Mr. Jerome said the PEW Center worked with South Carolina to address its prison overcrowding problem and the South Carolina legislature just recently passed the Omnibus Crime Reduction and Sentencing Reform Act (Senate Bill 1154), which implements sentencing reforms, improves parole release decision-making, strengthens supervision for offenders on probation and parole, and provides ongoing oversight of sentencing and corrections reform. SB 1154 reduces the need to build and operate new prison beds, saving the state up to $175 million in construction costs for building new prison space, and avoiding more than $66 million in operating costs during the next five years.  The bill provides for a sentencing commission, prison release mechanisms utilizing parole criteria, preparation of prisoners for reentry into society, alternatives to incarceration programs, and an intermediate sanctions program to reduce the number of technical parole violators returning to prison.


Mr. Jerome then discussed the proposal for Kentucky which will include collection and analysis of information, review and examination of the state’s handling of felony offenses, prison release mechanisms and alternatives to incarceration programs, including data collection, research and analysis of cost drivers, length of stay, and available alternatives, stakeholder engagement involving input from prosecutors, crime victims, judges, defense attorneys and public defenders, an examination of felony sentencing parameters, a review of parole mechanisms, development of programs to reduce prisoner recidivism, prisoner reentry programs, development of intensive programs for high risk offenders and reduced supervision for low risk offenders, and consensus building among law enforcement, prosecutors, defense attorneys, the court system, the corrections system, the General Assembly, and the public.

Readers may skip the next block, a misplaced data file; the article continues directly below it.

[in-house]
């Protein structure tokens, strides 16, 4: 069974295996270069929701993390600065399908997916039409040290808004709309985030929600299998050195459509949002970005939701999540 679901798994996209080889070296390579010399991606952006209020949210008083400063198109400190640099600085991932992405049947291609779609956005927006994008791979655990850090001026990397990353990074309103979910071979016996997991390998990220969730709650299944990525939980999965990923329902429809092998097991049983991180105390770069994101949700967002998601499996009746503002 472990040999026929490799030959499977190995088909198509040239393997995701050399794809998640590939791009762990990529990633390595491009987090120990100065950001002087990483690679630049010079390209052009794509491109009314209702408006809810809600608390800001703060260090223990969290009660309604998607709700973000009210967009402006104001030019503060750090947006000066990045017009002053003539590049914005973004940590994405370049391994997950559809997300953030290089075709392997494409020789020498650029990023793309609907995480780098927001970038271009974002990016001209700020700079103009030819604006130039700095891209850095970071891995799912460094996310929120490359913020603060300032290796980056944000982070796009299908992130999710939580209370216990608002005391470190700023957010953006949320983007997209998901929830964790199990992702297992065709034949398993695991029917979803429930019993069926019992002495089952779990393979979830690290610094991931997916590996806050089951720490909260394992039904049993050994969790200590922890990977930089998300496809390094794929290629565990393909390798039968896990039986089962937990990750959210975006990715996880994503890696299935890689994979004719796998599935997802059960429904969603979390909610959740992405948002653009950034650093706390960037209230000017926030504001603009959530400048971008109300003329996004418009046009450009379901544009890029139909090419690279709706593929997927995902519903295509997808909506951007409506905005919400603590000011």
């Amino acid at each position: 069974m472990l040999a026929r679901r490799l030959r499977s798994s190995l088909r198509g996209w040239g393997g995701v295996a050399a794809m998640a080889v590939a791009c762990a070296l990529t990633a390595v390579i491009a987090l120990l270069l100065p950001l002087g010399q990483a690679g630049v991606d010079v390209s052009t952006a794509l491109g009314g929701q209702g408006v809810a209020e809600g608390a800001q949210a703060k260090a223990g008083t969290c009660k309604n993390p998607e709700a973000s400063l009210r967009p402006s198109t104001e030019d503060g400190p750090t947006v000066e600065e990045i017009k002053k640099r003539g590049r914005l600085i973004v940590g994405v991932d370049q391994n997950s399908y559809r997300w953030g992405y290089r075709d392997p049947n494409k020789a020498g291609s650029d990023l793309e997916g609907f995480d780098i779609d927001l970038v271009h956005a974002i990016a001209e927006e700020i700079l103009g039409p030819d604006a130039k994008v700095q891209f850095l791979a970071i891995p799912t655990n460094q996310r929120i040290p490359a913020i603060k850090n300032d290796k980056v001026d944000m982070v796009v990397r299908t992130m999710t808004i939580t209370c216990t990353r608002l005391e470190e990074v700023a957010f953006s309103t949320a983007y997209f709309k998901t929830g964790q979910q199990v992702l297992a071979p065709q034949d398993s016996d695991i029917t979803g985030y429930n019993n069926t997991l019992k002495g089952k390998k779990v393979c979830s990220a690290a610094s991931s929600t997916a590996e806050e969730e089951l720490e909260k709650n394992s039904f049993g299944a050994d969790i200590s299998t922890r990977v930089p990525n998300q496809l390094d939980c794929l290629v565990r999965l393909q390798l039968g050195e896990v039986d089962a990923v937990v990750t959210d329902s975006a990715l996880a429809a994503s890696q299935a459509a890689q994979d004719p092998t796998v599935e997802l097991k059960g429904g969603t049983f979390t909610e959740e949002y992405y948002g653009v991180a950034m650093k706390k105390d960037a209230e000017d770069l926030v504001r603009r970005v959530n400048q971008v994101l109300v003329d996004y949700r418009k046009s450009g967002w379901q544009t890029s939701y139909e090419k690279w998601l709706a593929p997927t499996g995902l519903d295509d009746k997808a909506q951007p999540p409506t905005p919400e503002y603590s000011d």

Mr. Peter Ozanne of the Criminal Justice Institute described his organization’s assistance to the PEW Public Safety Performance Project in providing in-state research, resource development, and support.


Senator Jensen noted Kentucky has an aging inmate population with increasing health care needs and attendant health care costs, which impacts the overall cost of the state’s prison system.  Tom Handy, a former Commonwealth’s Attorney and current Director in the Operation UNITE (Unlawful Narcotics Investigations, Treatment and Education) program, reviewed his organization’s efforts to reduce drug problems in Kentucky through law enforcement efforts and operation of three drug treatment centers in Eastern Kentucky.  Justice Secretary J. Michael Brown observed the parole rate is a somewhat misleading statistic because many inmates who have been considered for parole cannot be released because they have not completed required educational, sex offender, or other programs which are limited due to lack of funding.


J. Guthrie True, a former Department of Public Advocacy attorney, observed that Kentucky has a broken system in which retaliatory guidelines offer cover for judges and parole board members who want to incarcerate large numbers of convicted persons.  He said Vermont and South Carolina have made changes which have resulted in reduced crime and recidivism and that crime victims have supported these programs. Larue County Judge-Executive Tommy Turner observed that many felony offenders are incarcerated for as long as two years prior to trial and many Class D felons serve their entire sentence prior to trial.  He noted that counties bear the costs of all prisoner incarceration prior to trial and urged passage of a speedy trial act both for the benefit of pretrial detainees and decreased costs to counties.


The meeting adjourned at 1:45 p.m.